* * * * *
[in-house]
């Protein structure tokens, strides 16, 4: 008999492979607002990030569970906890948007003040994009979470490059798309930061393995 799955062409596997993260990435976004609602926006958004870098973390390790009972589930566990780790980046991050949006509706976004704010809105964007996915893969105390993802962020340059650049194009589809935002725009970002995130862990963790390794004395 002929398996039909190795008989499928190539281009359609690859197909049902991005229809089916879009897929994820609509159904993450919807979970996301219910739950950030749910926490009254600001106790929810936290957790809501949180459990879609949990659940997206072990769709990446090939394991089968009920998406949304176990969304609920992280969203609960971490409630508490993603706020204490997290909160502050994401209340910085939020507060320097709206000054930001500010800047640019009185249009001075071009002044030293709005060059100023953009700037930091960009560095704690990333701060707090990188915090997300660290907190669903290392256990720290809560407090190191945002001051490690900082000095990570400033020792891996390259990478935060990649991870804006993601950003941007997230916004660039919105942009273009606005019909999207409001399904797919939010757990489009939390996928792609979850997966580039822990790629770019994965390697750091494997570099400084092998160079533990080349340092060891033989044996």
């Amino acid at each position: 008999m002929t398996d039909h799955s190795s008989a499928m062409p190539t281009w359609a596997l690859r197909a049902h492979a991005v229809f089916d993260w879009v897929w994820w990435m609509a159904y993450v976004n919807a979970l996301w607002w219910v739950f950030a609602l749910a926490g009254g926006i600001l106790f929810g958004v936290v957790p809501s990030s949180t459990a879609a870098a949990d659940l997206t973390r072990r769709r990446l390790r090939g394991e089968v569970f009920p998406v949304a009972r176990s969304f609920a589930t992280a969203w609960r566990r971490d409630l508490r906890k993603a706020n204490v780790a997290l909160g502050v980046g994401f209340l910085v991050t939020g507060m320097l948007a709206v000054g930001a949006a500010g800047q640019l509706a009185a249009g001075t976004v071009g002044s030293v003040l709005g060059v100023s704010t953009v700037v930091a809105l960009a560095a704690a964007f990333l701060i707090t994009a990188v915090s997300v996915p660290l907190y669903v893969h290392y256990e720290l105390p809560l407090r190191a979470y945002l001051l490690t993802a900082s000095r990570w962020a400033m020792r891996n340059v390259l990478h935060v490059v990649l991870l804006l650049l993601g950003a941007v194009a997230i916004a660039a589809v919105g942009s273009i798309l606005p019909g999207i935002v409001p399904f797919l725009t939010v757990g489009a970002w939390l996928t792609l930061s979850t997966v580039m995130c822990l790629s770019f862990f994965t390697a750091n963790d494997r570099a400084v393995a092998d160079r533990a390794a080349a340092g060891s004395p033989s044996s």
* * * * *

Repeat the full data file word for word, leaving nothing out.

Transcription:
[in-house]
């Protein structure tokens, strides 16, 4: 008999492979607002990030569970906890948007003040994009979470490059798309930061393995 799955062409596997993260990435976004609602926006958004870098973390390790009972589930566990780790980046991050949006509706976004704010809105964007996915893969105390993802962020340059650049194009589809935002725009970002995130862990963790390794004395 002929398996039909190795008989499928190539281009359609690859197909049902991005229809089916879009897929994820609509159904993450919807979970996301219910739950950030749910926490009254600001106790929810936290957790809501949180459990879609949990659940997206072990769709990446090939394991089968009920998406949304176990969304609920992280969203609960971490409630508490993603706020204490997290909160502050994401209340910085939020507060320097709206000054930001500010800047640019009185249009001075071009002044030293709005060059100023953009700037930091960009560095704690990333701060707090990188915090997300660290907190669903290392256990720290809560407090190191945002001051490690900082000095990570400033020792891996390259990478935060990649991870804006993601950003941007997230916004660039919105942009273009606005019909999207409001399904797919939010757990489009939390996928792609979850997966580039822990790629770019994965390697750091494997570099400084092998160079533990080349340092060891033989044996």
């Amino acid at each position: 008999m002929t398996d039909h799955s190795s008989a499928m062409p190539t281009w359609a596997l690859r197909a049902h492979a991005v229809f089916d993260w879009v897929w994820w990435m609509a159904y993450v976004n919807a979970l996301w607002w219910v739950f950030a609602l749910a926490g009254g926006i600001l106790f929810g958004v936290v957790p809501s990030s949180t459990a879609a870098a949990d659940l997206t973390r072990r769709r990446l390790r090939g394991e089968v569970f009920p998406v949304a009972r176990s969304f609920a589930t992280a969203w609960r566990r971490d409630l508490r906890k993603a706020n204490v780790a997290l909160g502050v980046g994401f209340l910085v991050t939020g507060m320097l948007a709206v000054g930001a949006a500010g800047q640019l509706a009185a249009g001075t976004v071009g002044s030293v003040l709005g060059v100023s704010t953009v700037v930091a809105l960009a560095a704690a964007f990333l701060i707090t994009a990188v915090s997300v996915p660290l907190y669903v893969h290392y256990e720290l105390p809560l407090r190191a979470y945002l001051l490690t993802a900082s000095r990570w962020a400033m020792r891996n340059v390259l990478h935060v490059v990649l991870l804006l650049l993601g950003a941007v194009a997230i916004a660039a589809v919105g942009s273009i798309l606005p019909g999207i935002v409001p399904f797919l725009t939010v757990g489009a970002w939390l996928t792609l930061s979850t997966v580039m995130c822990l790629s770019f862990f994965t390697a750091n963790d494997r570099a400084v393995a092998d160079r533990a390794a080349a340092g060891s004395p033989s044996s």